Monday, June 30, 2014

NASA’s LDSD has test flight parachute failure

     The first major flight test for NASA’s Low-Density Supersonic Decelerator (LDSD) occurred today, Saturday, June 28 from the U.S. Navy’s Pacific Missile Range Facility in Kauai, Hawaii. Though there were technical issues with a malfunctioning parachute, the test’s primary components were successfully deployed.
     LDSD is testing new technologies in preparation for future NASA missions to Mars, and requires more than wind tunnel tests in order to be fully developed. This vehicle uses the largest supersonic parachute ever deployed, and needs to be flown at high speeds and in an atmosphere similar to Mars which is only one percent as dense as Earth’s atmosphere (the Martian atmosphere is actually less than one percent of Earth’s and is comprised primarily of carbon dioxide).
     To achieve this, LDSD was lifted for several hours into the upper atmosphere to a height of approximately 120,000 feet (36,600 meters) by a large helium balloon. After this height was successfully reached LDSD was dropped from the balloon and a Star-48 solid rocket booster fired LDSD to an altitude of about 180,000 feet (54,900 meters) accelerating it to speeds of Mach 4 or 3,040 miles per hour.
     Achieving this high altitude and supersonic flight were the primary mission objectives for this phase of the project. According to NASA – both were achieved successfully. In addition, this test added the deployment of two air-braking systems, the Supersonic Inflatable Aerodynamic Decelerator (SIAD) and Supersonic Disk Sail Parachute.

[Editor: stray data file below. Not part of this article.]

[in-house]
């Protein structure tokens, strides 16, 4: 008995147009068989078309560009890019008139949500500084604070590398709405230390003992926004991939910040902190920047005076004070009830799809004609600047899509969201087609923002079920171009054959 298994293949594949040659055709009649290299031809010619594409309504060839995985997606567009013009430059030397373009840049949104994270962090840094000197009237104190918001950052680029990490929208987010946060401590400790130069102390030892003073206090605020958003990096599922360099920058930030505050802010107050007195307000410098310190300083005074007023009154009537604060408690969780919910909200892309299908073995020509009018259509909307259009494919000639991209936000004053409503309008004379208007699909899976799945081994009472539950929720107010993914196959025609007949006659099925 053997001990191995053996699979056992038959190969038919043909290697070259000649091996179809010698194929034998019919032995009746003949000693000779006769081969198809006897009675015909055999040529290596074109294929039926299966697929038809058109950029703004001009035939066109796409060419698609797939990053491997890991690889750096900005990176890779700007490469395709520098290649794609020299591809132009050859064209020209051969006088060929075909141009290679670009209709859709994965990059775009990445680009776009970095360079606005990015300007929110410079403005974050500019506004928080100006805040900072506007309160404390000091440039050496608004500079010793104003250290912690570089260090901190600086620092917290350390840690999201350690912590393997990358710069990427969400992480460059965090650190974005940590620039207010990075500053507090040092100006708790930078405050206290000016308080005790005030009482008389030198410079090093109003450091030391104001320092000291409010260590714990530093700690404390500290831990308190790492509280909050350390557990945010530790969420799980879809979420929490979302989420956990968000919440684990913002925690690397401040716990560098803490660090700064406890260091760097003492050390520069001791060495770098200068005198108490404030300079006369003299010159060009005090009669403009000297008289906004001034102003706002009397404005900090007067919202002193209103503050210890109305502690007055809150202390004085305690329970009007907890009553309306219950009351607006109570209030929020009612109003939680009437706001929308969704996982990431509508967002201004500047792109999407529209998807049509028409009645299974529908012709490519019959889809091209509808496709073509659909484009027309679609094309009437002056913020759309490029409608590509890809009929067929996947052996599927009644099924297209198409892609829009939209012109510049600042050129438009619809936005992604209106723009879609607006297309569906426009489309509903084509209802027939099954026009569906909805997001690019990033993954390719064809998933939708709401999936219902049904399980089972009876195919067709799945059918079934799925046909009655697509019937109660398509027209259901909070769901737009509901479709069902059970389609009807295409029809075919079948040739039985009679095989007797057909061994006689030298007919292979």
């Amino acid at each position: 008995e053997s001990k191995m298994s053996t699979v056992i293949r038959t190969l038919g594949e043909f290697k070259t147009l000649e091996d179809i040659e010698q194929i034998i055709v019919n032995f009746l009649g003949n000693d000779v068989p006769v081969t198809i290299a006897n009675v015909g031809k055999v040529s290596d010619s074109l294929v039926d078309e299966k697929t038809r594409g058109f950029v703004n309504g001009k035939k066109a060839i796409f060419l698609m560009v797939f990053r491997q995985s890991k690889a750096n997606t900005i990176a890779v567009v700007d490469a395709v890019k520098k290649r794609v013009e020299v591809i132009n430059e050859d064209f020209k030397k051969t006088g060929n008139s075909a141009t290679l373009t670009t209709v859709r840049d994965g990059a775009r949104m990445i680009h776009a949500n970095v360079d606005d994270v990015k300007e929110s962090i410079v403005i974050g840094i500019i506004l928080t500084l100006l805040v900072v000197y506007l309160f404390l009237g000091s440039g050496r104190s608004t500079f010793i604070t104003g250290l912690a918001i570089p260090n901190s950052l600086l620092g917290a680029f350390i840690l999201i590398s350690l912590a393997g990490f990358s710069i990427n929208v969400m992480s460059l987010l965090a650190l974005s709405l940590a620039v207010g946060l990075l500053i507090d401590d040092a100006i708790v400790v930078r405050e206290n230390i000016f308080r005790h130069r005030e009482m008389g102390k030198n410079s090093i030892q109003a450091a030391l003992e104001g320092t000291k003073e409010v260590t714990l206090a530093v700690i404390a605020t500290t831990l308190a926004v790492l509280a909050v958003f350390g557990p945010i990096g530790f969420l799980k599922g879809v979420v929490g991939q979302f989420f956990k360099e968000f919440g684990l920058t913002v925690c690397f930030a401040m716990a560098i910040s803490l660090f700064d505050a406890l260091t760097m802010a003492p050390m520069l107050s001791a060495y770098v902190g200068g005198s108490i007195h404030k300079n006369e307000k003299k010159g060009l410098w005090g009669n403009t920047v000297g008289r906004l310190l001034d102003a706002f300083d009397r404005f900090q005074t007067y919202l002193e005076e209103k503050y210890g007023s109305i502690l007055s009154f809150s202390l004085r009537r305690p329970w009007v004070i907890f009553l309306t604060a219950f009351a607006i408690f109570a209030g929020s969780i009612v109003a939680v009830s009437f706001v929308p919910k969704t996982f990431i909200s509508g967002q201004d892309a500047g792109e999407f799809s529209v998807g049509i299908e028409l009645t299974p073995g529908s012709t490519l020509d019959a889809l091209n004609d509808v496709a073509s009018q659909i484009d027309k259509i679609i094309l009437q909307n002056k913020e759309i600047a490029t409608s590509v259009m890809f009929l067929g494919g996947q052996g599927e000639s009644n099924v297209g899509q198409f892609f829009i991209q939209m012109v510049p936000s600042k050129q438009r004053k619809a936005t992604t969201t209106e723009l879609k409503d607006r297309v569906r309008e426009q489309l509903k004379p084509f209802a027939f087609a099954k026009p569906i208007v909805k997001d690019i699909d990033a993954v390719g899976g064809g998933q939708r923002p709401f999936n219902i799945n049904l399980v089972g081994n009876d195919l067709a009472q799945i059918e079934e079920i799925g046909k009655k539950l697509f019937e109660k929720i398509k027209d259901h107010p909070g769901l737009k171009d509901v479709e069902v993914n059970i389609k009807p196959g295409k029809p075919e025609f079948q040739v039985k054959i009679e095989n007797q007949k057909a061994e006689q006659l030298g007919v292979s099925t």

Though the donut-shaped inflatable, SIAD, deployed correctly, there was apparently a problem with the mammoth parachute designed to carry LDSD to a safe water landing. The latest update from NASA says the vehicle has landed in the Pacific Ocean off of Hawaii, but it’s unclear if damage occurred as a result of the malfunctioning parachute.
     These two breaking elements are not officially going to be tested until next year, but will still provide valuable data to engineers, that will determine their effectiveness and fix issues that may have occurred during this test.
     LDSD’s overall goal is testing technologies that will land future robotic and manned missions on Mars. These missions will have heavier payloads and other elements that current planetary landing-technology can’t handle. NASA has been landing on Mars since the Viking Program in 1976, and most recently completed an ambitious Mars landing known as the “seven minutes of terror” for the Mars Science Laboratory rover Curiosity in 2012. NASA has had to deal with these seven minutes since it began landing rovers on the surface of the Red Planet since the 1990s.
     The LDSD project is part of NASA’s Space Technology Mission Directorate (STMD) which develops new technologies needed to handle current and future missions. Working on LDSD is a cooperative effort led by NASA’s Jet Propulsion Laboratory (JPL), along with NASA’s Marshall Space Flight Center, NASA’s Wallops Flight Facility and support from the U.S. Navy’s Pacific Missile Range Facility in Kauai, Hawaii.

     More information will be provided to the media about today’s test flight during a teleconference tomorrow. Stay connected with for more updates on the LDSD project.
By James Tutten


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